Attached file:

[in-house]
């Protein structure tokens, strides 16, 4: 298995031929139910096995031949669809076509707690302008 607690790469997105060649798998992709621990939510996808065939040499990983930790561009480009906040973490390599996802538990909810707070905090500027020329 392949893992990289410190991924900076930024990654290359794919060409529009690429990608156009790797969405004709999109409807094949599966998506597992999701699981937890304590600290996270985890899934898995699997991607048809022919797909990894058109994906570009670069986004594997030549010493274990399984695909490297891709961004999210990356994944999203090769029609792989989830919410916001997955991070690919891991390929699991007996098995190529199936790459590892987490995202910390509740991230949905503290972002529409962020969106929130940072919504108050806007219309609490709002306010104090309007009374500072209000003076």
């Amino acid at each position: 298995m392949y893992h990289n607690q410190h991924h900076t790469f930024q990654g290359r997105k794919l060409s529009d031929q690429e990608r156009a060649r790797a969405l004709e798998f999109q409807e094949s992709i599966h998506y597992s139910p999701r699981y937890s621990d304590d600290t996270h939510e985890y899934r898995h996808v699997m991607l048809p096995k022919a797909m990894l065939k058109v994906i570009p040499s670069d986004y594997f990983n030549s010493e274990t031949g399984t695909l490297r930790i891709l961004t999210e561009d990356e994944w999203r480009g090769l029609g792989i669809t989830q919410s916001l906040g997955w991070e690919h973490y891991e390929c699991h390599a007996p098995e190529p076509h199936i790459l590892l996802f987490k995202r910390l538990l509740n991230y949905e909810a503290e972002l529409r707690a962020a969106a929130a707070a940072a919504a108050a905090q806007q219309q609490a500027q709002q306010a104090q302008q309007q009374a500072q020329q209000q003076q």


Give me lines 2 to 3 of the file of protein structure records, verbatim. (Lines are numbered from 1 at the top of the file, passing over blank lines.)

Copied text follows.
């Protein structure tokens, strides 16, 4: 298995031929139910096995031949669809076509707690302008 607690790469997105060649798998992709621990939510996808065939040499990983930790561009480009906040973490390599996802538990909810707070905090500027020329 392949893992990289410190991924900076930024990654290359794919060409529009690429990608156009790797969405004709999109409807094949599966998506597992999701699981937890304590600290996270985890899934898995699997991607048809022919797909990894058109994906570009670069986004594997030549010493274990399984695909490297891709961004999210990356994944999203090769029609792989989830919410916001997955991070690919891991390929699991007996098995190529199936790459590892987490995202910390509740991230949905503290972002529409962020969106929130940072919504108050806007219309609490709002306010104090309007009374500072209000003076």
């Amino acid at each position: 298995m392949y893992h990289n607690q410190h991924h900076t790469f930024q990654g290359r997105k794919l060409s529009d031929q690429e990608r156009a060649r790797a969405l004709e798998f999109q409807e094949s992709i599966h998506y597992s139910p999701r699981y937890s621990d304590d600290t996270h939510e985890y899934r898995h996808v699997m991607l048809p096995k022919a797909m990894l065939k058109v994906i570009p040499s670069d986004y594997f990983n030549s010493e274990t031949g399984t695909l490297r930790i891709l961004t999210e561009d990356e994944w999203r480009g090769l029609g792989i669809t989830q919410s916001l906040g997955w991070e690919h973490y891991e390929c699991h390599a007996p098995e190529p076509h199936i790459l590892l996802f987490k995202r910390l538990l509740n991230y949905e909810a503290e972002l529409r707690a962020a969106a929130a707070a940072a919504a108050a905090q806007q219309q609490a500027q709002q306010a104090q302008q309007q009374a500072q020329q209000q003076q």